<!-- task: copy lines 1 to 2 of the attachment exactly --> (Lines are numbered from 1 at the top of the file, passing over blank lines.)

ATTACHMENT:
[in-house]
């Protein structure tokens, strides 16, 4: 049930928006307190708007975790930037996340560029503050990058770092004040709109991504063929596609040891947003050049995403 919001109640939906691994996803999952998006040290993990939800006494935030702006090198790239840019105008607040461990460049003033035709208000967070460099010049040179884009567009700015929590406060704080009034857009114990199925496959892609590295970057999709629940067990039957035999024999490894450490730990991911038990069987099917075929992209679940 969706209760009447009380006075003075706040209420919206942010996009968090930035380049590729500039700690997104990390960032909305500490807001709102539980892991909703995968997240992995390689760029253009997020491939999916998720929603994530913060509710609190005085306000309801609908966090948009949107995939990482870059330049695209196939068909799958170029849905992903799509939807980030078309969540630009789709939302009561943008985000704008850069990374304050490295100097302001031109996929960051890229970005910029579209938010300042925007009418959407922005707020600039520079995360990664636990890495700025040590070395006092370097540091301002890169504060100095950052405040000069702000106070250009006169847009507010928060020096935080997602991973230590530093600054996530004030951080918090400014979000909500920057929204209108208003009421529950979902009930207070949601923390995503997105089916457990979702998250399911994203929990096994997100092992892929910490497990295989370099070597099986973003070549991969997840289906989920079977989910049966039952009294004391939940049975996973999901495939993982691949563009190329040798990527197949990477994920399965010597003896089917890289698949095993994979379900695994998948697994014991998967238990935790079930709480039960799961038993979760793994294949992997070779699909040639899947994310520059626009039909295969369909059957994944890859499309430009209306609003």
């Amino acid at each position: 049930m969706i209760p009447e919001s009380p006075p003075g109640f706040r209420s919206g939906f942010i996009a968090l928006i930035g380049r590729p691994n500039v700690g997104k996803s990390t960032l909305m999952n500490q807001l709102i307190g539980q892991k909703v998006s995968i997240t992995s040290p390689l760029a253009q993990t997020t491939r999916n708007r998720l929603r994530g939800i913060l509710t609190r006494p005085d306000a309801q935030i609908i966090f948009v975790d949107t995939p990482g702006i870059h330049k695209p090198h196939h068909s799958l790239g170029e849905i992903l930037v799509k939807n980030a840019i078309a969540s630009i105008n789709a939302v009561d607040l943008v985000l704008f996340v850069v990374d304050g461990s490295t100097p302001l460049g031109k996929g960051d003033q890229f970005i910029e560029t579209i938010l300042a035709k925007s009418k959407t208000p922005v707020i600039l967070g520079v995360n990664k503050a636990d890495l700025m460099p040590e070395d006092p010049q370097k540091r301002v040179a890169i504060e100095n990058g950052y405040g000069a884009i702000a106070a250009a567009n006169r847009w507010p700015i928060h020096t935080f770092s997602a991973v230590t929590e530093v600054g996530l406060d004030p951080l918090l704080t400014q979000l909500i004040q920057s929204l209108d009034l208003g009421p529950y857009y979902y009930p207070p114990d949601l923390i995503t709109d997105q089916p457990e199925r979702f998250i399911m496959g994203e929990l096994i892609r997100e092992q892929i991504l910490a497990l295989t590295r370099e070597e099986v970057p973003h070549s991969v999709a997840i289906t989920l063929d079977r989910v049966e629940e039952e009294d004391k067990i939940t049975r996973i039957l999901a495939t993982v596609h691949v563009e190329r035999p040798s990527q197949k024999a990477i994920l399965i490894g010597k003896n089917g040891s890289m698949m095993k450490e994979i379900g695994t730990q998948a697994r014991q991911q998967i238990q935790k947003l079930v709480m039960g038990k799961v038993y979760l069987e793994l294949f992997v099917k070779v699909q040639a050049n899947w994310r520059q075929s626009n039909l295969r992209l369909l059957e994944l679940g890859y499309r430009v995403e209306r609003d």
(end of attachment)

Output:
[in-house]
């Protein structure tokens, strides 16, 4: 049930928006307190708007975790930037996340560029503050990058770092004040709109991504063929596609040891947003050049995403 919001109640939906691994996803999952998006040290993990939800006494935030702006090198790239840019105008607040461990460049003033035709208000967070460099010049040179884009567009700015929590406060704080009034857009114990199925496959892609590295970057999709629940067990039957035999024999490894450490730990991911038990069987099917075929992209679940 969706209760009447009380006075003075706040209420919206942010996009968090930035380049590729500039700690997104990390960032909305500490807001709102539980892991909703995968997240992995390689760029253009997020491939999916998720929603994530913060509710609190005085306000309801609908966090948009949107995939990482870059330049695209196939068909799958170029849905992903799509939807980030078309969540630009789709939302009561943008985000704008850069990374304050490295100097302001031109996929960051890229970005910029579209938010300042925007009418959407922005707020600039520079995360990664636990890495700025040590070395006092370097540091301002890169504060100095950052405040000069702000106070250009006169847009507010928060020096935080997602991973230590530093600054996530004030951080918090400014979000909500920057929204209108208003009421529950979902009930207070949601923390995503997105089916457990979702998250399911994203929990096994997100092992892929910490497990295989370099070597099986973003070549991969997840289906989920079977989910049966039952009294004391939940049975996973999901495939993982691949563009190329040798990527197949990477994920399965010597003896089917890289698949095993994979379900695994998948697994014991998967238990935790079930709480039960799961038993979760793994294949992997070779699909040639899947994310520059626009039909295969369909059957994944890859499309430009209306609003």